Sampled values of record 4 :

    dropevents        : 0         , octets               : 933

    packets           : 8         , broadcast packets    : 0

    multicast packets : 7         , CRC alignment errors : 0

    undersize packets : 0         , oversize packets     : 0

    fragments         : 0         , jabbers              : 0

    collisions        : 0         , utilization          : 0

  Sampled values of record 5 :

    dropevents        : 0         , octets               : 898

    packets           : 9         , broadcast packets    : 2

    multicast packets : 6         , CRC alignment errors : 0

    undersize packets : 0         , oversize packets     : 0

    fragments         : 0         , jabbers              : 0

    collisions        : 0         , utilization          : 0

  Sampled values of record 6 :

    dropevents        : 0         , octets               : 898

    packets           : 9         , broadcast packets    : 2

    multicast packets : 6         , CRC alignment errors : 0

    undersize packets : 0         , oversize packets     : 0

    fragments         : 0         , jabbers              : 0

    collisions        : 0         , utilization          : 0

  Sampled values of record 7 :

    dropevents        : 0         , octets               : 766

    packets           : 7         , broadcast packets    : 0

    multicast packets : 6         , CRC alignment errors : 0

    undersize packets : 0         , oversize packets     : 0

    fragments         : 0         , jabbers              : 0

    collisions        : 0         , utilization          : 0

  Sampled values of record 8 :

    dropevents        : 0         , octets               : 1154

    packets           : 13        , broadcast packets    : 1

    multicast packets : 6         , CRC alignment errors : 0

    undersize packets : 0         , oversize packets     : 0

    fragments         : 0         , jabbers              : 0

    collisions       

: 0         , utilization          : 0

# Obtain the value of the MIB node directly by executing the SNMP Get operation on the NMS through software. (Details not shown)

Alarm group configuration example

Network requirements

As shown in Figure 4, Agent is connected to a console terminal through its console port and to an NMS across Ethernet.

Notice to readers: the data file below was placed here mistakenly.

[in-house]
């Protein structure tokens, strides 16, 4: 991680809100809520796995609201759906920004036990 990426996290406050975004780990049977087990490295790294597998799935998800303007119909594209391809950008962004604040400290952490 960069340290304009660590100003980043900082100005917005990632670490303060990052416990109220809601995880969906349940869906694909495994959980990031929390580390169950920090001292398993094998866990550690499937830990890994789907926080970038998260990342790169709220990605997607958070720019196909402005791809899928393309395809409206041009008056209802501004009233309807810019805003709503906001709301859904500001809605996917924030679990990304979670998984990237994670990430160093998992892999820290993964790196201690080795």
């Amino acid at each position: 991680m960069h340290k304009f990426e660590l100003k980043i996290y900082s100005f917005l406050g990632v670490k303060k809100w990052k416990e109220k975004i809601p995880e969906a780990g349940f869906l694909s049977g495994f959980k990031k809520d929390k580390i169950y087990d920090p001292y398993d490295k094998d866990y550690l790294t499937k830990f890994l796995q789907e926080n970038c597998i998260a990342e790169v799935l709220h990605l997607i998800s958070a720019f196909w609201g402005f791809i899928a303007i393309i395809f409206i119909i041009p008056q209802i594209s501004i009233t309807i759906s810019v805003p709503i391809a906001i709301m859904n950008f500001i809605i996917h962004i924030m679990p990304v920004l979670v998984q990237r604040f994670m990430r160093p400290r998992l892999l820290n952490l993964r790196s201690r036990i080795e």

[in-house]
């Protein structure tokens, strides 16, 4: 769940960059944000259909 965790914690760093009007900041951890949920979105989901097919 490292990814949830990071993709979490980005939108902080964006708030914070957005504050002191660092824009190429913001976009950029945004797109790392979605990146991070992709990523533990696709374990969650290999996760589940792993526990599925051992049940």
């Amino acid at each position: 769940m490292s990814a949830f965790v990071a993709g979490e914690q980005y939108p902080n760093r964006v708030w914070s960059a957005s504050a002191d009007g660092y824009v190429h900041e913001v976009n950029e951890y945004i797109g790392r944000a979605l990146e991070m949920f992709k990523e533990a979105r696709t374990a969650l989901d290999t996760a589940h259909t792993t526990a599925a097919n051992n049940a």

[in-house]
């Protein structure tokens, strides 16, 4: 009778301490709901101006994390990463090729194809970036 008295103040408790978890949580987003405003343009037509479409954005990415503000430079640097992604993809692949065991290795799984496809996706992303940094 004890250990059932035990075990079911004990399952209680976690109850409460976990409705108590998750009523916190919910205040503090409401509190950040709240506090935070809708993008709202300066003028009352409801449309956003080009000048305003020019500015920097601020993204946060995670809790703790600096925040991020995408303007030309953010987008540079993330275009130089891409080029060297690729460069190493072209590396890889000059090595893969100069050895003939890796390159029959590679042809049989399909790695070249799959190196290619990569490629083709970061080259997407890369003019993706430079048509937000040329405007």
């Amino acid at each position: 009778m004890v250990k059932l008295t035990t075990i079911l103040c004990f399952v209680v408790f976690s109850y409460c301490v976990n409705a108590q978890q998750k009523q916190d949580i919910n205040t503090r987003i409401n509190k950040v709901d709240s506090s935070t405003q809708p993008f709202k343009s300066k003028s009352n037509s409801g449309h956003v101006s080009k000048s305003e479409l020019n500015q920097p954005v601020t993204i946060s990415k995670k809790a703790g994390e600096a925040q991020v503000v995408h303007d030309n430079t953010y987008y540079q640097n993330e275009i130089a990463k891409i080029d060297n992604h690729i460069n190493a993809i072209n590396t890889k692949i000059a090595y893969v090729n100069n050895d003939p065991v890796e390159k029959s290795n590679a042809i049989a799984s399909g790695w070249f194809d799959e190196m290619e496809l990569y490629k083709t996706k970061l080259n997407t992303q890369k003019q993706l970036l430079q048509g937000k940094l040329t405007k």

Do the following:

·           Connect GigabitEthernet 3/1/10 to the FTP server. Gather statistics on traffic of the server on GigabitEthernet 3/1/10 with the sampling interval being five seconds. When traffic is above or below the thresholds, Agent sends the corresponding traps to the NMS.

·           Execute the display rmon statistics command on Agent to display the statistics, and query the statistics on the NMS.

Figure 4 Network diagram

 

Configuration procedure

# Configure the SNMP agent. (Note that parameter values configured on the agent must be the same as the following configured on the NMS: suppose SNMPv1 is enabled on the NMS, the read community name is public, the write community name is private, the IP address of the NMS is 1.1.1.2, authentication protocol is MD5, authorization password is authkey, the privacy protocol is DES56, and the privacy password is prikey.)

<Sysname> system-view

[Sysname] snmp-agent

[Sysname] snmp-agent community read public

[Sysname] snmp-agent community write private

[Sysname] snmp-agent sys-info version v1

[Sysname] snmp-agent trap enable

[Sysname] snmp-agent target-host trap address udp-domain 1.1.1.2 params securityname public

# Configure RMON to gather statistics on interface GigabitEthernet 3/1/10.

[Sysname] interface GigabitEthernet 3/1/10

[Sysname-GigabitEthernet3/1/10] rmon statistics 1 owner user1

[Sysname-GigabitEthernet3/1/10] quit

# Create an RMON alarm entry that when the delta sampling value of node 1.3.6.1.2.1.16.1.1.1.4.1 exceeds 100 or is lower than 50, event 1 is triggered to send traps.

[Sysname] rmon event 1 trap public owner user1

[Sysname] rmon alarm 1 1.3.6.1.2.1.16.1.1.1.4.1 5 delta rising-threshold 100 1 falling-threshold 50 1

# Display the RMON alarm entry configuration.

<Sysname> display rmon alarm 1

AlarmEntry 1 owned by null is Valid.

  Samples type          : delta

  Variable formula      : 1.3.6.1.2.1.16.1.1.1.4.1<etherStatsOctets.1>

  Sampling interval     : 5(sec)

  Rising threshold      : 100(linked with event 1)

  Falling threshold     : 50(linked with event 2)

  When startup enables  : risingOrFallingAlarm

  Latest value          : 0

# Display statistics for interface GigabitEthernet 3/1/10.

<Sysname> display rmon statistics GigabitEthernet 3/1/10

EtherStatsEntry 1 owned by user1-rmon is VALID.

  Interface : GigabitEthernet3/1/10<ifIndex.3>

  etherStatsOctets         : 57329     , etherStatsPkts          : 455

  etherStatsBroadcastPkts  : 53        , etherStatsMulticastPkts : 353

  etherStatsUndersizePkts  : 0         , etherStatsOversizePkts  : 0

  etherStatsFragments      : 0         , etherStatsJabbers       : 0

  etherStatsCRCAlignErrors : 0         , etherStatsCollisions    : 0

  etherStatsDropEvents (insufficient resources): 0

  Packets received according to length:

  64     : 7         ,  65-127  : 413       ,  128-255  : 35

  256-511: 0         ,  512-1023: 0         ,  1024-1518: 0

After completing the configuration, you may query alarm events on the NMS. On the monitored device, alarm event messages are displayed when events occur. The following is a sample output:

[Sysname]

#Aug 27 16:31:34:12 2005 Sysname RMON/2/ALARMFALL:Trap 1.3.6.1.2.1.16.0.2 Alarm table 1 monitors 1.3.6.1.2.1.16.1.1.1.4.1 with sample type 2,has sampled alarm value 0 less than(or =) 50.